The hardest battles are fought within ourselves. This is what the voice whispers. One of the many voices I hear. In my head.
Slowly, the river runs towards the ever darker marshes. Rotten corpses appear in the fog. I am on the direct road to the realm of death. Literally.
In Hellblade: Senua´s Sacrifice, we follow young warrior Senua into the limbo of Nordic mythology to find her lost lover. This is not as epic as it sounds. Soon I realize that Senua´s major issue may not be the quest and the demonical foes she encounters but the omnipresent voices in her head.
They whisper doubt or courage into her heart, sometimes lift her up, most of the time bring her down. They yell, they mock, they laugh, they shout.
Senua is apparently and irretrievably insane.
Are the demons we fight even real or only in our heads? Every time I fail and die, Senua stands up again. But her arm gets ever darker with every death as a mark of the spreading insanity. How long until she will be consumed by the darkness?
Senua is clearly psychotic. In a world where there is no concept for psychosis. Only for superstition and nightmarish stories. Her struggle with her inner darkness and the ghosts of her past is not only reflected in the voices that haunt and comfort her all at the same time but in the very game mechanism itself.
The game literally hurts. Every enemy encounter is a battle barely won (and many times lost). In between, I try to make sense of the signs and riddles and tokens Senua sees in all things. And I begin to doubt this very undertaking when the voices raise the doubt that she only imagines things to have meaning. There is no meaning. Is there? Am I on a hopeless journey in a pathological mind?
But I fight on. And with every combat I win and every riddle I solve, I begin to realize the truth in it: The hardest battles are fought within ourselves.
The game hurts. It sends me helpless into a world of subtle insanity that always lurks beneath the surface, ready to break out any time. It puts overpowering opponents in my way. It makes me afraid of every battle. It makes my heart pound. It frustrates me with many deaths. It leaves me alone in the darkness that is Senua´s despair. But I fight on, I struggle, I try over and over again. I stand up so many times. Despite my fear, my frustration and my lingering doubt about the sense of this venture.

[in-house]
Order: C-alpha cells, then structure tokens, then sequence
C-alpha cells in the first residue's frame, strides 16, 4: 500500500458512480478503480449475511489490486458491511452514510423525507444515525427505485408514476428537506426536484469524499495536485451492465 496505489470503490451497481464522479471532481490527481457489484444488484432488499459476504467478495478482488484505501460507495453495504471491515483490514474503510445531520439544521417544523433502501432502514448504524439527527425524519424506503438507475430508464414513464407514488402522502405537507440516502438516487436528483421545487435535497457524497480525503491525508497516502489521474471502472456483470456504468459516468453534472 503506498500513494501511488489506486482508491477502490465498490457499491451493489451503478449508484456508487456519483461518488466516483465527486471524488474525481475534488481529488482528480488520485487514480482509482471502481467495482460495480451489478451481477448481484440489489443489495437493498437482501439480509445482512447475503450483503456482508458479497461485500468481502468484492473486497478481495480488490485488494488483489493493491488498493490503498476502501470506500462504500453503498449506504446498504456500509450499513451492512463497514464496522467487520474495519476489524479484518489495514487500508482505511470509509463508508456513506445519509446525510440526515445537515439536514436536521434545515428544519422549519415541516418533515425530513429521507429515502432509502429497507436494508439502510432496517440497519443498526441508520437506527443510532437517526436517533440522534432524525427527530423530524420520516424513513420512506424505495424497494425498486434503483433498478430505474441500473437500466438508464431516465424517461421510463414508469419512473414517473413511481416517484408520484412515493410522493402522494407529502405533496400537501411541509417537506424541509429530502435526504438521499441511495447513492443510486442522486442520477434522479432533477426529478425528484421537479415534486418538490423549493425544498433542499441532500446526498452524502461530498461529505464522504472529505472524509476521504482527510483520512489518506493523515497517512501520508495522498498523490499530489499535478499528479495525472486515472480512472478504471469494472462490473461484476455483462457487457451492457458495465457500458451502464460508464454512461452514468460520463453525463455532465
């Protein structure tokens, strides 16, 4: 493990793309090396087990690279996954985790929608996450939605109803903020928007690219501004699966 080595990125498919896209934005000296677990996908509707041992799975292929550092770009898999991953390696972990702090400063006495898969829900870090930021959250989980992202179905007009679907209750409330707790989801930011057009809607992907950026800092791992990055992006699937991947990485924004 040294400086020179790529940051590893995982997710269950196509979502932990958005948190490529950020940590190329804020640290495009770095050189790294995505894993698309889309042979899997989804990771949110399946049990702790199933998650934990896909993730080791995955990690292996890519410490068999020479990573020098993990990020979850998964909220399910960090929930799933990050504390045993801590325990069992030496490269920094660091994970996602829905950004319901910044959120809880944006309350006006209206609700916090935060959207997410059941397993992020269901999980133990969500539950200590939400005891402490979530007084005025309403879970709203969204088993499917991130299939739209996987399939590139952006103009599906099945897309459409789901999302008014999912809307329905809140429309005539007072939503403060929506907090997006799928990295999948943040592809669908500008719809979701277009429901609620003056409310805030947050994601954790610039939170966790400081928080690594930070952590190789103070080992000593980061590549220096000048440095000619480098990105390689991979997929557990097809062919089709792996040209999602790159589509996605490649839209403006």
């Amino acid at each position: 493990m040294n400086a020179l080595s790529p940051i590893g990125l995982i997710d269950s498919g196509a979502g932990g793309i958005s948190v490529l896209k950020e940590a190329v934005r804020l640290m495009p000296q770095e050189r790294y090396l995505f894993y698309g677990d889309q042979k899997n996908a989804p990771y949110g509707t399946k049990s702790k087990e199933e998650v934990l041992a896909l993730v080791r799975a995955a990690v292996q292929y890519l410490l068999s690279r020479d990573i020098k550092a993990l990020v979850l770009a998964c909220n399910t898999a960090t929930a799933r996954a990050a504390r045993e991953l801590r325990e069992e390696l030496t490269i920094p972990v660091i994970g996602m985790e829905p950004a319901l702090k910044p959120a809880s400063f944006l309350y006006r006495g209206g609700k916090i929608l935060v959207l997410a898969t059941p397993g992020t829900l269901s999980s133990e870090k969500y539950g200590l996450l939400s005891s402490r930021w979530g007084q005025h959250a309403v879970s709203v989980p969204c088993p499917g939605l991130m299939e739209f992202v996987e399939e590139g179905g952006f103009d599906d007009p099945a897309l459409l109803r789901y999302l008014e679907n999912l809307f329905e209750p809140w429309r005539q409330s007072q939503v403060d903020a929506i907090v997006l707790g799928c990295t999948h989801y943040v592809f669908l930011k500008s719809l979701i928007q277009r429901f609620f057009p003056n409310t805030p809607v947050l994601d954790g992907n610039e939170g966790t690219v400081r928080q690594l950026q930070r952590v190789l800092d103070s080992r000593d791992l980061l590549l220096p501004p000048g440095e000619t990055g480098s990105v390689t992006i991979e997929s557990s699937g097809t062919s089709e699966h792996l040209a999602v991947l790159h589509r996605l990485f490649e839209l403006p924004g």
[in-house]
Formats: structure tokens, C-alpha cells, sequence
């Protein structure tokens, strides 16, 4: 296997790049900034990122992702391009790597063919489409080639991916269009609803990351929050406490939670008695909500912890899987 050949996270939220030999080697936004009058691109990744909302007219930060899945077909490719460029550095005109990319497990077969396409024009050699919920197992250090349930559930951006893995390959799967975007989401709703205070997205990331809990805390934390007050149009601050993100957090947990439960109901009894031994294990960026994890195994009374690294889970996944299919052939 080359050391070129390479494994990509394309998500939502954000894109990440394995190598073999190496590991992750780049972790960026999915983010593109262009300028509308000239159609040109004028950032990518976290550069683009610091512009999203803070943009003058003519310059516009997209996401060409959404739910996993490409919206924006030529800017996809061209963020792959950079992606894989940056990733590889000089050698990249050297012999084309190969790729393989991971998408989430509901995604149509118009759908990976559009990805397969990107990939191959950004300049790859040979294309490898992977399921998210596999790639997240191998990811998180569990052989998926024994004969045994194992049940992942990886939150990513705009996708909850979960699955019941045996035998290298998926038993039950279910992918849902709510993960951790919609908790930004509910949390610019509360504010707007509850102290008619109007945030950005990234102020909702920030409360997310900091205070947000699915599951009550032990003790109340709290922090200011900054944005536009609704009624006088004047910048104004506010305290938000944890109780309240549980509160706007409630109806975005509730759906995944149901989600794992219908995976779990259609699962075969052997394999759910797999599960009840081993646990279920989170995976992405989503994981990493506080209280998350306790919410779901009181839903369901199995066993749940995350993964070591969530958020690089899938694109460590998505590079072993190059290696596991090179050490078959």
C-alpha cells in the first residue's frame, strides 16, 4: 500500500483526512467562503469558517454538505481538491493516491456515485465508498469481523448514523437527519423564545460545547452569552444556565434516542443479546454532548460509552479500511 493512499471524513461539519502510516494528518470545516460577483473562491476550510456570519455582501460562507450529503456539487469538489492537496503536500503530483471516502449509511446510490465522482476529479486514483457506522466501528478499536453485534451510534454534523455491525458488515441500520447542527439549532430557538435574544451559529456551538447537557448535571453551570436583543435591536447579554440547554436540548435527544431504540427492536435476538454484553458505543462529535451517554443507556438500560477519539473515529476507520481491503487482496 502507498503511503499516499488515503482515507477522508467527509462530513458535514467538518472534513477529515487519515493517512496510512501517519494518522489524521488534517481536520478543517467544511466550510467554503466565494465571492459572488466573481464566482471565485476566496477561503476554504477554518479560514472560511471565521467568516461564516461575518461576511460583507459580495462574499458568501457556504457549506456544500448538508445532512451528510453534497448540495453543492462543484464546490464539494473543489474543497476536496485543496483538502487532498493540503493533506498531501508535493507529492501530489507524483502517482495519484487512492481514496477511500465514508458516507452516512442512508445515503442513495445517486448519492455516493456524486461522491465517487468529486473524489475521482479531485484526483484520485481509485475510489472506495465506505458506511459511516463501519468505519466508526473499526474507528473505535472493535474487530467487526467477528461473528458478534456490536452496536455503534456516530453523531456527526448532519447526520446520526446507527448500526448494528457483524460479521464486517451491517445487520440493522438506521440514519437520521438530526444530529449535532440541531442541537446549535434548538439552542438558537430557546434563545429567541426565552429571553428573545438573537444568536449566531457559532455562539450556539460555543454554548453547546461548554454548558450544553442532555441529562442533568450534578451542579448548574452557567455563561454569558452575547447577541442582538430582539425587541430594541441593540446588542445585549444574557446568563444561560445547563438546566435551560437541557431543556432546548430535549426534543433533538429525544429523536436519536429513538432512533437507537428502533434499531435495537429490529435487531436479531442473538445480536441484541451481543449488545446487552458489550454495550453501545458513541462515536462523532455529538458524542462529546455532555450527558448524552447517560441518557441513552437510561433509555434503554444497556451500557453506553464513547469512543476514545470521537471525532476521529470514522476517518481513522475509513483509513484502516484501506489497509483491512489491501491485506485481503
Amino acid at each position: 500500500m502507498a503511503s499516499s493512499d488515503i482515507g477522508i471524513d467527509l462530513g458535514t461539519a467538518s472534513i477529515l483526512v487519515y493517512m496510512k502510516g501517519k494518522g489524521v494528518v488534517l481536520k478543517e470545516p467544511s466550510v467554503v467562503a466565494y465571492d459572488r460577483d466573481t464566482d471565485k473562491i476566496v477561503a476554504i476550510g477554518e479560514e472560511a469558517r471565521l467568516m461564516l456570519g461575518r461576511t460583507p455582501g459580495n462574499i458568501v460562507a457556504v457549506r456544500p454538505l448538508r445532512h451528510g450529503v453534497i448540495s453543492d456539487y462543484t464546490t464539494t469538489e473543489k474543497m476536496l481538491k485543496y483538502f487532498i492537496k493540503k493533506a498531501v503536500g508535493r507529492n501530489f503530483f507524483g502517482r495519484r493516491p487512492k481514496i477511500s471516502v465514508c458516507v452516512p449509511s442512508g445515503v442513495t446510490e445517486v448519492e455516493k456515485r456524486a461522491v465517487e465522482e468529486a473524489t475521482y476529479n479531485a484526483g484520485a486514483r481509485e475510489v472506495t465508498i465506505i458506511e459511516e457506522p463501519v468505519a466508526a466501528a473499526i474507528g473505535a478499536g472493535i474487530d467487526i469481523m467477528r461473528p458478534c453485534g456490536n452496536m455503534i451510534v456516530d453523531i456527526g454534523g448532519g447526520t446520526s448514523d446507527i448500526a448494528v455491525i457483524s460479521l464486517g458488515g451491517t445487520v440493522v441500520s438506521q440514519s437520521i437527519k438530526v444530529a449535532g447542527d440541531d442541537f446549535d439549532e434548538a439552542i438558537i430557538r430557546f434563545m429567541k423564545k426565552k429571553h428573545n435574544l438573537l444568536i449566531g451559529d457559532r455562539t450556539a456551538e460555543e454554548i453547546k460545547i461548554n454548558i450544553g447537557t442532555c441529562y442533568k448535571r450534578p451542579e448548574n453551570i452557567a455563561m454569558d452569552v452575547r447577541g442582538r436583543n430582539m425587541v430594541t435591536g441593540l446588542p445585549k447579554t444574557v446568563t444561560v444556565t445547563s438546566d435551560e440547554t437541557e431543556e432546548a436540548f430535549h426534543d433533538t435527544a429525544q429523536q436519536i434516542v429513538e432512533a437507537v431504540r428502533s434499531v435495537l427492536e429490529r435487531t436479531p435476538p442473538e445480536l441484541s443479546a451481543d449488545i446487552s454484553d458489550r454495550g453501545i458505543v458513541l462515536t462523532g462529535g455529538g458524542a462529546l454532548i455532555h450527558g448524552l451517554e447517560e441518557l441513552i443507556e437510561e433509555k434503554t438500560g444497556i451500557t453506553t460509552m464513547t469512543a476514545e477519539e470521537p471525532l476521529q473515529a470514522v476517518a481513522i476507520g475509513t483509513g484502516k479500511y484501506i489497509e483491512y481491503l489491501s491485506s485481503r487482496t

In the end, I am worn out. But Senua came to understand the root of all evil that haunts her mind. Now I stand before the darkness that is myself and fight the last battle. The boss fight seems traditional. Foes over foes. And me and my mighty sword in the midst of the fray.
But the foes do not falter. When I kill three, four more follow. I keep on fighting. Struggling. When at last I realize, that the voices in my head have altered. There is merely one I hear now. And every time I lie on the ground, nearly defeated, it whispers to give in, to give up the fight.
“Let go of your battle. You have done enough.”
But I stand up again, ignoring the bleeding, the despair, the fear.
Until I realize.
The game wants me to lose.
I can only win by giving in. By letting go.
And I understand: The game is not ABOUT Senua´s psychosis and her struggle to overcome it. The game IS the psychosis that needs to be overcome.
To win the game, to cure myself, I need to stop playing. I need to lose.
And when the enemy strikes me down this time, I pull my hands away from the controller. I let go.
The catharsis is immediate and it is overwhelming.
And after the end, after leaving the game and returning to my life, it still echoes. And I feel a bit like coming straight from Freud´s couch. I feel freer somehow, a bit detached from everything. I feel as if a burden is lifted from my shoulders. It is only a game. But it does echo in my own mind.
And it tells a very true story: The hardest battles are fought within ourselves.
And sometimes the catharsis lies in being defeated. To be free, you sometimes have to lose.